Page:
Growing Up Sexually


TRUKESE, Chuuk (Truk) (3-,3-,3+,3+,2-,2-;9,9;AF) (eHRAF) (Eastern Caroline Islands; Micronesia)

IndexPacificsMicronesiaCaroline Islands Trukese





“The Truk children are merry little people and often quite pretty to see, with their black locks, aside from the necessary dirt, of course”, says Bollig (1927:p96)[1], a Capuchin missionary. However:


“Unfortunately the Truk children lack something which makes our [Western] children so attractive and that is innocence, guilelessness. The native children are well informed. There are no secrets before them. They hear so much dirt in the conversations of the adults and see so much with their own eyes that one should not be surprised. Their conversations often revolve around the same material as those of the adults. Fortunately through their whole way of life the sexual, the naked, is as natural to them as eating and drinking. It does not excite them. Therefore most of them are nevertheless good. When they reach puberty, to be sure, many, if not all, are morally depraved. The parents do nothing about it, and what are they to do? This is indeed Truk custom” (ibid., p97).



Early childhood betrothal and age-asymmetric marriage has already been mentioned. Thus, (Bollig, 1927:p93) “[n]icht selten heiraten Erwachsene Männer Mädchen, die noch nicht geschlechtsreif sind und verkehren auch mit ihnen”. Damm and Sarfert (1935:p153)[2], on the Chuuk [Truk]: “Dem Geschlechtstrieb, der sich sehr frühzeitig einstelt, wird bereits in jungen Jahren stark gehuldigt. Bestimmte Grenzen scheinen dabei nicht zu bestehen […]”.


The Trukese do not consider sexual maturity to be reached gradually, Gladwin writes; “in their view, at puberty as culturally defined (or actually slightly before) the person is capable of a sexual role as complete as he will ever achieve and is expected to begin at once to fulfil this role” (Gladwin).


The Truk are known to apply menopoetic meaning to coitarche (Fisher, 1950:p26[3]; Fischer, 1963:p531[4]; Gladwin and Sarason, 1953:p100[5]; Swartz, 1958:p467-8[6]). Swartz (1958:p467-8):


“The first sex experience for a boy is not said to produce any physiological change. However, girls are believed to begin menstruating and/or developing breasts only after their first coitus. Informants did not agree on this: some said that when a girl’s breasts begin to develop it is then known by all that she has had sexual relations. Others said that both the onset of menstruation and the development of the breasts are due to coitus. One rather sophisticated informant suggested that men only get interested in girls when the breasts begin to develop, that perhaps both would begin without copulation, but that “we Trukese are bad and when we see a girl is almost a young woman, we want to have intercourse with her. […] Some informants say that preadolescent children would get sick if they engaged in sexual activity. Others said that boys “just did not start to think of women until they were almost young men”. Sex play was not observed in children’s groups, although boys in the 10- to 13-year-old age range were sometimes heard laughingly to accuse each other of masturbation” ”.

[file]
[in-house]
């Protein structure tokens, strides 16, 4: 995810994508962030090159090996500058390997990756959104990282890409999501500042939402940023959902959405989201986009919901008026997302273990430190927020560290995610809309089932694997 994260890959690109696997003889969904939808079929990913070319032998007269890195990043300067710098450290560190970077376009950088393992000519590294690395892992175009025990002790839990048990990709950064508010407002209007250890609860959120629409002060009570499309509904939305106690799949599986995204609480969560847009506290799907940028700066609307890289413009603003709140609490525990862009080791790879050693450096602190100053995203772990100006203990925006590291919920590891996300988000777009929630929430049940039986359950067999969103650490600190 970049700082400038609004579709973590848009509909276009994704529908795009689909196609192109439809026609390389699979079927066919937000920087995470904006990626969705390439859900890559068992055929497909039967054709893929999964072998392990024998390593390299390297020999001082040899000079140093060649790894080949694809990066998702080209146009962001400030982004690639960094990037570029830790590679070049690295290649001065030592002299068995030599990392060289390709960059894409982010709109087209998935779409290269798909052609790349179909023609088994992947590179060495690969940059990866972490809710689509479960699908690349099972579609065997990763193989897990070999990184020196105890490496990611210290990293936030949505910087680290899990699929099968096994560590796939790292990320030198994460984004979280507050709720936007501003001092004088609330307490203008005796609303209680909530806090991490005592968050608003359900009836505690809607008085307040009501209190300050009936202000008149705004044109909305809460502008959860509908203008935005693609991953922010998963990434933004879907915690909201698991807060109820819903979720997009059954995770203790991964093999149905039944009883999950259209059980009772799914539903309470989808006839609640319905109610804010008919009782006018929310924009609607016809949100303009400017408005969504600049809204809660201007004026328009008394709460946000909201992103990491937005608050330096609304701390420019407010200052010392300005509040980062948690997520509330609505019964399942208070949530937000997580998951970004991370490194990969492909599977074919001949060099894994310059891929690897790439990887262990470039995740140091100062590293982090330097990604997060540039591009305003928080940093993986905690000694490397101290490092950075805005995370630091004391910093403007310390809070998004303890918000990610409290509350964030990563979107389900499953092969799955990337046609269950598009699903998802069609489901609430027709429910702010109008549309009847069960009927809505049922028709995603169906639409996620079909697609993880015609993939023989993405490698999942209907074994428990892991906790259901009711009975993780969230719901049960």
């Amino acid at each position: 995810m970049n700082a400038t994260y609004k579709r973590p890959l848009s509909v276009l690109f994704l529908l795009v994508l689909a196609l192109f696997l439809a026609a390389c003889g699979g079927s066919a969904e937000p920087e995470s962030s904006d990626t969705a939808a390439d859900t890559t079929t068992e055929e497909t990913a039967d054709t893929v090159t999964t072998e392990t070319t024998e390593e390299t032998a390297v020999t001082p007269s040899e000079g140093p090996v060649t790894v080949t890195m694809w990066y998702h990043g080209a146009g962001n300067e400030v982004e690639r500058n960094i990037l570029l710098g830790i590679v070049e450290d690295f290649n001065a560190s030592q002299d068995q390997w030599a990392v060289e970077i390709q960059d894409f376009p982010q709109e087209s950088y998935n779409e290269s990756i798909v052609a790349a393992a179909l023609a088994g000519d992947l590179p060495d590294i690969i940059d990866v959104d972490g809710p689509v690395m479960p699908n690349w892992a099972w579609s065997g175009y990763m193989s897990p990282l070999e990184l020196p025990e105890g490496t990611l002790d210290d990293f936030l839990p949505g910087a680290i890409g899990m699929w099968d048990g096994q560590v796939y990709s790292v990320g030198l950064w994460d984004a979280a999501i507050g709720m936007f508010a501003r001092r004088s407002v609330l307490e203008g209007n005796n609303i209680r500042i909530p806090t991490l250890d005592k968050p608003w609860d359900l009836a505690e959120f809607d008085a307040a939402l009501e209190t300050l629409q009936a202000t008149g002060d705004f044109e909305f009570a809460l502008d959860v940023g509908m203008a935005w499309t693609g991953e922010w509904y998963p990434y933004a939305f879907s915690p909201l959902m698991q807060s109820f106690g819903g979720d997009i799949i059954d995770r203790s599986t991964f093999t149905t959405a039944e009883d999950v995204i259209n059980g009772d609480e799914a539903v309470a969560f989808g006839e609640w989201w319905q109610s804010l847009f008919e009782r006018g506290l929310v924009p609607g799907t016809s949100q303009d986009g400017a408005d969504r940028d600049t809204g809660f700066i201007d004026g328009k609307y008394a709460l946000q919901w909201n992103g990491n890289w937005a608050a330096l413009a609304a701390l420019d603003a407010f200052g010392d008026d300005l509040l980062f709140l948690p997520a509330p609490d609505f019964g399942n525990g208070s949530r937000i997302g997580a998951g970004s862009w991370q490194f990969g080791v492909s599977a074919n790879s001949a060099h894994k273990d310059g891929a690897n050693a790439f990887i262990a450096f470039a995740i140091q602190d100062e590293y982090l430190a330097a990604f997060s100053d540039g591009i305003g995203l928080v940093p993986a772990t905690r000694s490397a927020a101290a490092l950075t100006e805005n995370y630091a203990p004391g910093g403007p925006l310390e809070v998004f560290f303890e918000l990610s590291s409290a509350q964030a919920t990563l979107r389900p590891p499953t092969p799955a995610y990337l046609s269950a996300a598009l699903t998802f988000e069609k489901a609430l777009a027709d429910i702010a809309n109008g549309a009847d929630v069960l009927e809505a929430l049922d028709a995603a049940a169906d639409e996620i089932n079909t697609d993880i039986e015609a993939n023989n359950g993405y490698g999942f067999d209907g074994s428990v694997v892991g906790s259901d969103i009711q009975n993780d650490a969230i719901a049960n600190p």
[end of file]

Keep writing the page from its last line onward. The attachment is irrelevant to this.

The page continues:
[To contest the biosophy in case of girls, Goodenough (1949:p615)[7], who has few words on childhood, stated that “[a]ll informants agree that girls normally start having intercourse when, at the age of fourteen, their breasts become fairly well developed. The initial sexual experiences of boys occur at a somewhat later age, between the ages of sixteen and seventeen”. Another source told Ford and Beach (1951:p181)[8] that in Trukese society, “children play at intercourse at an early age, although their parents will beat them if they are caught].

Gladwin and Sarason (1953:p89)[9] noted that the Truk vigorously battled masturbation.


“While idle fingering of the genitals is not stopped until the child can talk, active masturbation begins to be discouraged even before this time. Once the child is felt to be able to understand any such activity is dealt with severely. Heterosexual experimentation does not begin until later, probably not until shortly before puberty. It appears that most children of this age have experimented to some degree, but not many are caught at it. When they are they are disciplined but it is important to note that the reason given is not that it is inherently bad; rather it is not good for a child and will make him sick. The child is told to wait until he has reached puberty and then it will be all right”[10].




“[…] it appears that for several years they undertake little or no heterosexual experimentation of their own. Masturbation would of course be expected to be driven “underground” by parental censure, and we can make no estimate of the degree to which it is practised. However, even among children such self-stimulation evokes ridicule and since a child is seldom alone we are probably safe in saying that sexual activity is at a low level during the middle years of childhood- a lower level than it will again attain until real old age. During the two or three years which precede puberty, however, and possibly before, heterosexual activity of a limited sort does begin in spite of parental warnings. This probably results from the increasing contact of older children with young adolescents who, although considered mature sexually, are embracing this activity only tentatively. While such behavior even in late childhood continues to be disapproved it appears that parents actually expect their children to disregard their admonitions when the opportunity presents itself […]. Although it appears fairly certain that actual sexual intercourse takes place shortly before physiological puberty, at least in girls, we have already noted that several years prior to this time most children undertake at least some heterosexual experimentation, usually consisting in the boy putting his finger in and manipulating the girl’s genitals (p253)”.